AHA-family assessments

The Assisting Hand Assessment (AHA), and the group of related assessments (AHA-family), measure and describe how effectively individuals with a hand/arm impairment use their two hands together to perform bimanual tasks.

Since daily activities commonly require the use of both hands, bimanual performance is of vital importance when considering hand function. Recognising that a person with a unilateral impairment will have one well-functioning hand and one hand that is more or less affected by impairment is a central construct to the AHA-family assessments. These tests use the unique perspective of measuring how well a person with unilateral impairment uses his/her affected hand as an “assisting hand” when performing bimanual tasks. It is this performance that is often crucial as to whether bimanual tasks can be completed successfully.

AHA-family assessments are observation based, criterion referenced and responsive to change. The bimanual activities from which the test is scored are age related, relevant and semi-structured allowing interaction with the examiner. It is the person’s typical performance that is elicited in the test situation, as opposed to maximal capacity often measured in other tests. Results from the AHA-family assessments can be used to guide interventions and to measure change over time.

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Latest research on the AHA-family of assessments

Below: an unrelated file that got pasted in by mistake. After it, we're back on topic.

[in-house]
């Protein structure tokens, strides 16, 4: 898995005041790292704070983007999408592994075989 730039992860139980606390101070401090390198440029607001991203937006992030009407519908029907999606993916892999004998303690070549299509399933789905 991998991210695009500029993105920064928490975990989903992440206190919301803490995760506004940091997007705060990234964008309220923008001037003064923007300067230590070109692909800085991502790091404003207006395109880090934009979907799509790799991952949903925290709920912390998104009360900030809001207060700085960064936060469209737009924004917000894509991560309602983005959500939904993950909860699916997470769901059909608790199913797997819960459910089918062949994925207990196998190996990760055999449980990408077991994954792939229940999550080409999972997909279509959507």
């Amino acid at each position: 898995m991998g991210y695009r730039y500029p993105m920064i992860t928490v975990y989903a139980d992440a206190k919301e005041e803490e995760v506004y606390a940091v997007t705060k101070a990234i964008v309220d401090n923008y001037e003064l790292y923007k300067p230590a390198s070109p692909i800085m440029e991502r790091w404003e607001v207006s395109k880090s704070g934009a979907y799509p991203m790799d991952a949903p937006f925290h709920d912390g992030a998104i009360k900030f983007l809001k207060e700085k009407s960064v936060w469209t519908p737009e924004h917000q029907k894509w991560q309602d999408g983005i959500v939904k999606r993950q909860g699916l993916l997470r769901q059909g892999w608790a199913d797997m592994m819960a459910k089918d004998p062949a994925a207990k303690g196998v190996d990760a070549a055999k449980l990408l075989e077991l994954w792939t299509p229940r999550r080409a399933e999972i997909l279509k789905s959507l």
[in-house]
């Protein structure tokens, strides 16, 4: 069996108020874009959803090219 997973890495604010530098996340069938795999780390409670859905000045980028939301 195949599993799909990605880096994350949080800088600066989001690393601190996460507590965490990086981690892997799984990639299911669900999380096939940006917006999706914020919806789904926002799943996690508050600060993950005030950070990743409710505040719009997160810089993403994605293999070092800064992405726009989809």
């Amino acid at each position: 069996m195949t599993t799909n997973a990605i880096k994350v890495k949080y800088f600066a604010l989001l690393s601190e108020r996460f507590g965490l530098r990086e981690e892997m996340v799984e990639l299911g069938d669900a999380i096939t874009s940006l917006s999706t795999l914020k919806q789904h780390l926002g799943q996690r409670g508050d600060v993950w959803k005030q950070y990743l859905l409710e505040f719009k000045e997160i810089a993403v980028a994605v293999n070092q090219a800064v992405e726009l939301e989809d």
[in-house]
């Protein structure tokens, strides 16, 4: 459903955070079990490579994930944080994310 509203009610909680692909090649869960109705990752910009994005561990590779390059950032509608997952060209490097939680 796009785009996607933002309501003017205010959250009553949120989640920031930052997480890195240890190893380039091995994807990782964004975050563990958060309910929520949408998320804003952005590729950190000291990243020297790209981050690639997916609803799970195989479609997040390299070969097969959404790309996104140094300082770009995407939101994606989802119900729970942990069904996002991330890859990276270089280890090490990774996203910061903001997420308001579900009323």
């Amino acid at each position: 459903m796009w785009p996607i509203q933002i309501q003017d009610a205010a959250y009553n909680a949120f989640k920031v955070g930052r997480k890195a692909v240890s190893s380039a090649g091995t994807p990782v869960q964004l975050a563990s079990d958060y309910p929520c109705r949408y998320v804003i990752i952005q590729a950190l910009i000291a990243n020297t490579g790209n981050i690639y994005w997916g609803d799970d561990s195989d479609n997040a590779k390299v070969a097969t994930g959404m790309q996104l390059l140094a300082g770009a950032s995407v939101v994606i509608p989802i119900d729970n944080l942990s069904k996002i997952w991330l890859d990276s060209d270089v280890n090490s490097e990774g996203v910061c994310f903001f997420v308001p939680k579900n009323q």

Reliability evaluation of the Hand Assessment for Infants (HAI)

Ullenhag A, Ek L, Eliasson AC, Krumlinde-Sundholm (2021) Interrater and test-retest reliability of the Hand Assessment for Infants. Dev Med Child Neurol . 63 (12) , pp.1456-1461. DOI: 10.1111/dmcn.14967

In this study agreement between raters and stability of repeated assessment were evaluated.

HAI assessments of 55 infants, 25 of them with clinical signs of unilateral cerebral palsy (CP) and 30 typically developing infants were scored individually by three occupational therapists with extensive experience in using the HAI.

Interrater and test–retest reliability was excellent for the Both Hands Measure (BoHM) and the Each Hand Sum score (EaHS), with ICCs of 0.96 to 0.99. Interrater and test–retest reliability was good to excellent (ICC 0.81–0.99). The Smallest Detectable Difference (SDD) for the EaHS was 2 points, and for the BoHM the SDD it was 3 HAI units for infants with signs of unilateral CP.

Conclusion: The HAI results showed good to excellent reliability. The SDDs were low, indicating that results beyond these levels exceed the measurement error and, thus, can be considered true changes.


External validity of the Both Hands Assessment (BoHA)

Elvrum AG, Johansen GO, Vik T, Krumlinde-Sundholm L. (2021) External validity of the Both Hands Assessment for evaluating bimanual performance in children with bilateral cerebral palsy. Dev Med Child Neurol.  Dec 14.  DOI: 10.1111/dmcn.15127

In this study the external validity of the BoHA was evaluated, i.e. how well the results of the BoHA corresponds to outcomes of other test measuring the same concept.

Thirty-nine children with bilateral CP and manual ability corresponding to MACS levels I to III  completed the BoHA. Furthermore, unimanual capacity was assessed using the BFMF classification, the Box and Block Test (BBT), and the Melbourne Assessment 2 (MA2). Self-care skills were assessed with the Pediatric Evaluation of Disability Inventory (PEDI). Spearman’s correlation coefficient (q) suggested high correlation between the BoHA and MACS (p=0.89), BFMF classification (p=0.84), and BBT for the non-dominant (p=0.85) and dominant hand (p=0.72). The Spearman’s q between the BoHA and the MA2 subscales varied between 0.48 and 0.83, while the PEDI’s q was 0.51.

Conclusion; The BoHA provides valid measures of hand use as suggested by its high correlation with other activity-based measures of hand function.